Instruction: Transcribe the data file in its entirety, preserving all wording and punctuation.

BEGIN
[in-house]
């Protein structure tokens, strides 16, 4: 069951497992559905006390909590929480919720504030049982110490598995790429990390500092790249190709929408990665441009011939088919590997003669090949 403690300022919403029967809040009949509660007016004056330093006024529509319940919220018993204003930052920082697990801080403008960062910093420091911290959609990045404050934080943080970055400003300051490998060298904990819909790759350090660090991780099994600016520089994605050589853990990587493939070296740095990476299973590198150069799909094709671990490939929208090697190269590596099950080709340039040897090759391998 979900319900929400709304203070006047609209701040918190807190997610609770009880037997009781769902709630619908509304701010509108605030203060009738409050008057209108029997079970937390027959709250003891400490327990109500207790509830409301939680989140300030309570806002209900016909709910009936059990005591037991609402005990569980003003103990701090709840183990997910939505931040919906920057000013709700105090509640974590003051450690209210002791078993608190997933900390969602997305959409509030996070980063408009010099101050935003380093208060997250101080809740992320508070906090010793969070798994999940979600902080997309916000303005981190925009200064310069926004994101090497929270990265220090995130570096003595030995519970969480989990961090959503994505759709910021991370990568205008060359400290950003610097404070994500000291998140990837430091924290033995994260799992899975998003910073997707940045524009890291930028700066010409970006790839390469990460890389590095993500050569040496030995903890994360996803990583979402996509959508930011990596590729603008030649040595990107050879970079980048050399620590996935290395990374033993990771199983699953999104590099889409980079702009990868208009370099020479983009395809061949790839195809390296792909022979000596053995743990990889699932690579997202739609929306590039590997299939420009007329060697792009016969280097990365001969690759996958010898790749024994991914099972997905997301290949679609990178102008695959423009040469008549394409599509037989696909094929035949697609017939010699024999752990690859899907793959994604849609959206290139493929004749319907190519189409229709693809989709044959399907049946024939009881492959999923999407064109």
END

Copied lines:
[in-house]
């Protein structure tokens, strides 16, 4: 069951497992559905006390909590929480919720504030049982110490598995790429990390500092790249190709929408990665441009011939088919590997003669090949 403690300022919403029967809040009949509660007016004056330093006024529509319940919220018993204003930052920082697990801080403008960062910093420091911290959609990045404050934080943080970055400003300051490998060298904990819909790759350090660090991780099994600016520089994605050589853990990587493939070296740095990476299973590198150069799909094709671990490939929208090697190269590596099950080709340039040897090759391998 979900319900929400709304203070006047609209701040918190807190997610609770009880037997009781769902709630619908509304701010509108605030203060009738409050008057209108029997079970937390027959709250003891400490327990109500207790509830409301939680989140300030309570806002209900016909709910009936059990005591037991609402005990569980003003103990701090709840183990997910939505931040919906920057000013709700105090509640974590003051450690209210002791078993608190997933900390969602997305959409509030996070980063408009010099101050935003380093208060997250101080809740992320508070906090010793969070798994999940979600902080997309916000303005981190925009200064310069926004994101090497929270990265220090995130570096003595030995519970969480989990961090959503994505759709910021991370990568205008060359400290950003610097404070994500000291998140990837430091924290033995994260799992899975998003910073997707940045524009890291930028700066010409970006790839390469990460890389590095993500050569040496030995903890994360996803990583979402996509959508930011990596590729603008030649040595990107050879970079980048050399620590996935290395990374033993990771199983699953999104590099889409980079702009990868208009370099020479983009395809061949790839195809390296792909022979000596053995743990990889699932690579997202739609929306590039590997299939420009007329060697792009016969280097990365001969690759996958010898790749024994991914099972997905997301290949679609990178102008695959423009040469008549394409599509037989696909094929035949697609017939010699024999752990690859899907793959994604849609959206290139493929004749319907190519189409229709693809989709044959399907049946024939009881492959999923999407064109």